During the 1970s, Joyce remained actively involved in the Queensland arts sector, continuing to teach at the Queensland College of Art, exhibit and write—in 1972, she published Interior Decoration for Australian Homes, one of the first books of its kind. By the early 1980s, her interests had evolved, and she began to focus her creative practice on textiles, using marbling cross-stitch, machine quilting and painting techniques on canvas to create art works. Over the next two decades, Joyce collaborated with other female artists to promote the textile arts, exhibiting regularly and continuing to teach. She is recognised for her colourful, imaginative and abstract style as a textile artist. Joyce Hyam Textile Art

‘I aim to produce work which sings and glows’. —Joyce Hyam

Impact of Giving Report 2021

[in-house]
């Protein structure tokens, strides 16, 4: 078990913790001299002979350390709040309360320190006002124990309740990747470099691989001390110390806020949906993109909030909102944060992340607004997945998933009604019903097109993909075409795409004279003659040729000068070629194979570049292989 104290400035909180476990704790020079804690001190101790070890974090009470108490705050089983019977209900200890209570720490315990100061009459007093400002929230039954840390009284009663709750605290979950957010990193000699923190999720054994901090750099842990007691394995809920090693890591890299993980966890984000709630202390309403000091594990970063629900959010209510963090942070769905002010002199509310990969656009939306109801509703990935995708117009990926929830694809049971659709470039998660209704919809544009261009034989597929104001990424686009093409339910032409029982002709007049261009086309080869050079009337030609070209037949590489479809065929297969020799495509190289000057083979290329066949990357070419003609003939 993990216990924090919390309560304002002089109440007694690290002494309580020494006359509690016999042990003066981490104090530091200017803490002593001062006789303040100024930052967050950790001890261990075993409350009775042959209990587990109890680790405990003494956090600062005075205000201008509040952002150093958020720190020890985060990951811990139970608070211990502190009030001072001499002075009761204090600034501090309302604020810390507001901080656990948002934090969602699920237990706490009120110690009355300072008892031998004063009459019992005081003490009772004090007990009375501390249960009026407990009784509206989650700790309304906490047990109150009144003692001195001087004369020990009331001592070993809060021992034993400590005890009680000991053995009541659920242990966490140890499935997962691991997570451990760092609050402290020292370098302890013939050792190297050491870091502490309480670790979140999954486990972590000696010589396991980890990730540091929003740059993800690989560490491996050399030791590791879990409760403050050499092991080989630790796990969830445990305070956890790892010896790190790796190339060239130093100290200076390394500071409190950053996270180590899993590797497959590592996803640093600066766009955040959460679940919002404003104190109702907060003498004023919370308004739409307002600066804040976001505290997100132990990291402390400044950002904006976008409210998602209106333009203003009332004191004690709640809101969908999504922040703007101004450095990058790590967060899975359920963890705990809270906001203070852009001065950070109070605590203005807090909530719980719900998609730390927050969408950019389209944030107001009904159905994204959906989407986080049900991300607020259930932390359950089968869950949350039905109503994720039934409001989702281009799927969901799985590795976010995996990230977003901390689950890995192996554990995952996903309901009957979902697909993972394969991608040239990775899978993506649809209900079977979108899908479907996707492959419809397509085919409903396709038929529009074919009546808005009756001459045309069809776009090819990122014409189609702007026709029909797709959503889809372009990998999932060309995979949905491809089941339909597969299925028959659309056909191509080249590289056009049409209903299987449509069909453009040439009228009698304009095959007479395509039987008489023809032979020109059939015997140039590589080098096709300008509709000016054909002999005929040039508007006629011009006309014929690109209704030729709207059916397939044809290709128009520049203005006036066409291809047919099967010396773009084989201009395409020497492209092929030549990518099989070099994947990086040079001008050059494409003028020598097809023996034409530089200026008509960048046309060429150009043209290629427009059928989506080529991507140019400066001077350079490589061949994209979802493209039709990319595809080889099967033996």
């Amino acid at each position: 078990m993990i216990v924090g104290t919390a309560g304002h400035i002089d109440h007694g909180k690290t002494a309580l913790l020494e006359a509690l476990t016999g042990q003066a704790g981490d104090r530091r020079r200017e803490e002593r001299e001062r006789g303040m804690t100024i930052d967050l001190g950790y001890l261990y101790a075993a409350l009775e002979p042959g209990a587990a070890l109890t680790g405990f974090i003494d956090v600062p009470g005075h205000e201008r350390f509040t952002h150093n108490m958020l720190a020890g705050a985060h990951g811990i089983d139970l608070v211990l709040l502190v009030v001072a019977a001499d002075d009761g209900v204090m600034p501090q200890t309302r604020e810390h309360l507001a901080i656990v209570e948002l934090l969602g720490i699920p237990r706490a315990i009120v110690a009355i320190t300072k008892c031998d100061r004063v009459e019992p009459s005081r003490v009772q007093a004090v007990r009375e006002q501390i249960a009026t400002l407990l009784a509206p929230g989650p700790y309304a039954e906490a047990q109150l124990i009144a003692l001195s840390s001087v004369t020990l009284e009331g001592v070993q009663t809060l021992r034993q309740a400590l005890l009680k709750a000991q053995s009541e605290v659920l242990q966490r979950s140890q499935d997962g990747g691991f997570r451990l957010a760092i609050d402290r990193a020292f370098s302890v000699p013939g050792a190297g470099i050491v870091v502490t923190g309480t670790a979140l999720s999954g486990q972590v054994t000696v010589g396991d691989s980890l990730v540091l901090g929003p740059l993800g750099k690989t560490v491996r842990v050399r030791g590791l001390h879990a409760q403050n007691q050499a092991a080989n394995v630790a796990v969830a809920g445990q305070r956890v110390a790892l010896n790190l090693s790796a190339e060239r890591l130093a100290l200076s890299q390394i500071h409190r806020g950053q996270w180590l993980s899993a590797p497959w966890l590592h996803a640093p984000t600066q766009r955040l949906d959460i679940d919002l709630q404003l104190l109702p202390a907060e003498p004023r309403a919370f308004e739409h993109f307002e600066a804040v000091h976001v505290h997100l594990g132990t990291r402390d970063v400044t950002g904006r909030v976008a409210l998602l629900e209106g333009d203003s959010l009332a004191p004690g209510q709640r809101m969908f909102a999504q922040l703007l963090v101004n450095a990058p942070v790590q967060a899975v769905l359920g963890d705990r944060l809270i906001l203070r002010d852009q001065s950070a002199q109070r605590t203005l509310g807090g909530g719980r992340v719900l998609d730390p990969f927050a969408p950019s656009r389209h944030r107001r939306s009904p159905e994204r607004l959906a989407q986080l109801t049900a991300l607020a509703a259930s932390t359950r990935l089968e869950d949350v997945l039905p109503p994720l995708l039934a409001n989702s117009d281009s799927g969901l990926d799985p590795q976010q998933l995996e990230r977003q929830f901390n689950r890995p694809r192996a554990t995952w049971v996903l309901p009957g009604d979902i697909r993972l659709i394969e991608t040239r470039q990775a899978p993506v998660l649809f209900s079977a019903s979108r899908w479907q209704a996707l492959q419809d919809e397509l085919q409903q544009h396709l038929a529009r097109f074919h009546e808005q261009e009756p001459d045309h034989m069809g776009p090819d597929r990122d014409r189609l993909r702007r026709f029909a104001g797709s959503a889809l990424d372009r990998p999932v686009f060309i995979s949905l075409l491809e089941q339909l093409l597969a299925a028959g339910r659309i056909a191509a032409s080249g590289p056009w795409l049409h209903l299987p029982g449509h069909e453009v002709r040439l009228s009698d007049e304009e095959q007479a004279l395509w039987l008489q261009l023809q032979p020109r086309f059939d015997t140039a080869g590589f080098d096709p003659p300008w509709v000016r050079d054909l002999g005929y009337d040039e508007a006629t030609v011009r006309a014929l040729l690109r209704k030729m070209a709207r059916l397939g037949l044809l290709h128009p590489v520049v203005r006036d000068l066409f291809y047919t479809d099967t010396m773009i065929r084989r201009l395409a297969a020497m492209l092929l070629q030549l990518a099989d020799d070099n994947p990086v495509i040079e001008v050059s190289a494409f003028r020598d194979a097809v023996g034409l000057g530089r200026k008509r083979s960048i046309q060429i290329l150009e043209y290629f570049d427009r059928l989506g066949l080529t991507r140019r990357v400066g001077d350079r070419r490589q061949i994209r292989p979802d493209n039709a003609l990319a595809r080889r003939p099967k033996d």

Nurturing our community After another difficult year, which posed significant challenges to many BGGS families, we acknowledge and thank Brisbane Girls Grammar School’s Parent Support Groups for being the cornerstone of our community and essential to the School’s success. From volunteering countless hours to support students, teachers and families to generously donating to enhance girls’ passion in Clubs and Activities—the support from these groups was extraordinary. The Parents & Friends Association represents all parents—every parent is considered a member. During the School year, parents volunteer their time to support a wide range of events, sporting and musical activities, as well as ensuring the smooth running of the P&F Uniform Shop. The Association also provides valuable financial assistance to a range of projects. In 2021, the P&F Association provided generous support towards the School’s Giving Day, as well as funding new outdoor chairs and tables on campus for students to access during break times. In particular, the P&F Association provided support to five co-curricular clubs, with funds for chess clocks, recording studio time, and Chinese cooking classes, among other initiatives. The girls were encouraged to think about projects and submit written proposals to support their suggestions. President of the P&F Association, Dr Cate Campbell, said while the support group values helping the School with ‘big’ donations, they felt ‘a great deal of satisfaction from helping with “small” initiatives’. Parents and students enjoyed a host of beloved school events, including the Year 12 Picnic—an afternoon held at Rangakarra Recreational and Environmental Education Centre, where Year 12 students relaxed with their parents while enjoying live music and a picnic.